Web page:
Long-run Impacts of Forced Labor Migration on Fertility Behaviors: Evidence from Colonial West Africa
Pascaline Dupas, Camille Falezan, Marie Christelle Mabeu, and Pauline Rossi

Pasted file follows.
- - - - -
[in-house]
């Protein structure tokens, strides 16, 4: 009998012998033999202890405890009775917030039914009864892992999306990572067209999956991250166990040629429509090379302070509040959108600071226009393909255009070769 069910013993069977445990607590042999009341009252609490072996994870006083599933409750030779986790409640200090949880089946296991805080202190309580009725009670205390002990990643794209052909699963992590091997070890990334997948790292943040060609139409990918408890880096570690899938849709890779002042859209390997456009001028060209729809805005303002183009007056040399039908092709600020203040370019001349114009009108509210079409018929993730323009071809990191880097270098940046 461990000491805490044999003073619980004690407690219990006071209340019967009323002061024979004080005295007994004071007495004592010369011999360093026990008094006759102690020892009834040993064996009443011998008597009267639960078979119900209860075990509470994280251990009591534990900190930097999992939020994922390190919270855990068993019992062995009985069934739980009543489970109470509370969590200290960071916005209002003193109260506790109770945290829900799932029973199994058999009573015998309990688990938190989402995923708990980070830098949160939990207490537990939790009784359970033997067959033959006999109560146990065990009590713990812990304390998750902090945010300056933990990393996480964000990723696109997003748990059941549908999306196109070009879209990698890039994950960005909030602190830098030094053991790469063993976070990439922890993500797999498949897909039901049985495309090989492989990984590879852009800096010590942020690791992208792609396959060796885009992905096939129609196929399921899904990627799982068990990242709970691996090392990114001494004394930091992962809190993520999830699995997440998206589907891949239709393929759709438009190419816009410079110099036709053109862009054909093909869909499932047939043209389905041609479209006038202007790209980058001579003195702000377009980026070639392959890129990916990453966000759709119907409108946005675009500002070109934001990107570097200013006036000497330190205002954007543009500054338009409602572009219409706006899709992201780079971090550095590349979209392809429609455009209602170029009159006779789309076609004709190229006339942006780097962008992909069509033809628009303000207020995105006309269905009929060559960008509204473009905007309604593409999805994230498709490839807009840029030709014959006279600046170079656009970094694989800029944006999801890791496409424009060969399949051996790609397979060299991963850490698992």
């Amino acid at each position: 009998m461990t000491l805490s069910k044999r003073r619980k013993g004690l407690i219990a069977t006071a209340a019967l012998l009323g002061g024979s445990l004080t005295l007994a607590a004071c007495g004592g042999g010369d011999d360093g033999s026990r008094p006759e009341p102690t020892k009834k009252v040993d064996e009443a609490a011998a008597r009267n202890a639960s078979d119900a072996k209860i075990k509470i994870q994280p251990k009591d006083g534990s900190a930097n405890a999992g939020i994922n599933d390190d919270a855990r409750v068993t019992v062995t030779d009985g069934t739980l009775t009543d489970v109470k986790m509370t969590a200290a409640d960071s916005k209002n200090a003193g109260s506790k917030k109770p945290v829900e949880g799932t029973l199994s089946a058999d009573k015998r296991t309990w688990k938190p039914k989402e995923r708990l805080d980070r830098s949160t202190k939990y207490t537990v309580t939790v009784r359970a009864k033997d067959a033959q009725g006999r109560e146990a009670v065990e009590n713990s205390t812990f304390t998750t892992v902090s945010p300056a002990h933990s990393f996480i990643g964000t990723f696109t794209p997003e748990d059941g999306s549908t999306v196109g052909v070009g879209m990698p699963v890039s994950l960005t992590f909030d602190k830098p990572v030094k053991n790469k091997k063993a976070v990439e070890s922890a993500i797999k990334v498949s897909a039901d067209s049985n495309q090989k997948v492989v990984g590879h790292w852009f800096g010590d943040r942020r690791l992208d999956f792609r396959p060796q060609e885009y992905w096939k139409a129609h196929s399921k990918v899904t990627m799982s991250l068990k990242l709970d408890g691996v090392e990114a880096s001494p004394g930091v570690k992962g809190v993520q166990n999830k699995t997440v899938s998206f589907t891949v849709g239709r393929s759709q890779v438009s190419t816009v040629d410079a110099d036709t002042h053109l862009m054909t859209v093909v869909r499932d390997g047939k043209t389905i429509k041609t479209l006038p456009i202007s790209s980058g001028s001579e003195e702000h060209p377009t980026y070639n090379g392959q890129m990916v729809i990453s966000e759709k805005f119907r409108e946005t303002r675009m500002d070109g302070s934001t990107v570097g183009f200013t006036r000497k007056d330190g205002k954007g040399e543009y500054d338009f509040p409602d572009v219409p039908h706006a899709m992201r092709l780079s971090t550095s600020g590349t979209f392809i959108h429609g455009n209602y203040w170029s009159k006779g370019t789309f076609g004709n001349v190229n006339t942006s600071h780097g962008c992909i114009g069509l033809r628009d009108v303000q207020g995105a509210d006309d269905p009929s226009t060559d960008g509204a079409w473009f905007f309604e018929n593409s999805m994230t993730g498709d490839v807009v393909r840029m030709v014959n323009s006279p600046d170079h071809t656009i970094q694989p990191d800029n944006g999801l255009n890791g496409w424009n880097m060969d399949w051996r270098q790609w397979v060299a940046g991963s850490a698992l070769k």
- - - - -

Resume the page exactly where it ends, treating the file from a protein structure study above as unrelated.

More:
Is the persistently high fertility in West Africa today rooted in the decades of forced labor migration under colonial rule? We study the case of Burkina Faso, considered the largest labor reservoir in West Africa by the French colonial authorities. Hundreds of thousands of young men were forcibly recruited and sent to work in neighboring colonies for multiple years. The practice started in the late 1910s and lasted until the late 1940s, when forced labor was replaced with voluntary wage employment. We digitize historical maps, combine data from multiple surveys, and exploit the historical, temporary partition of colonial Burkina Faso (and, more specifically, the historical land of the Mossi ethnic group) into three zones with different needs for labor to implement a spatial regression discontinuity design analysis. We find that, on the side where Mossi villages were more exposed to forced labor historically, there is more temporary male migration to Cote d’Ivoire up to today, and lower realized and desired fertility today. We show evidence suggesting that the inherited pattern of low-skill circular migration for adult men reduced the reliance on subsistence farming and the accompanying need for child labor. We can rule out women’s empowerment or improvements in human and physical capital as pathways for the fertility decline. These findings contribute to the debate on the origins of family institutions and preferences, often mentioned to explain West Africa’s exceptional fertility trends, showing that fertility choices respond to changes in modes of production.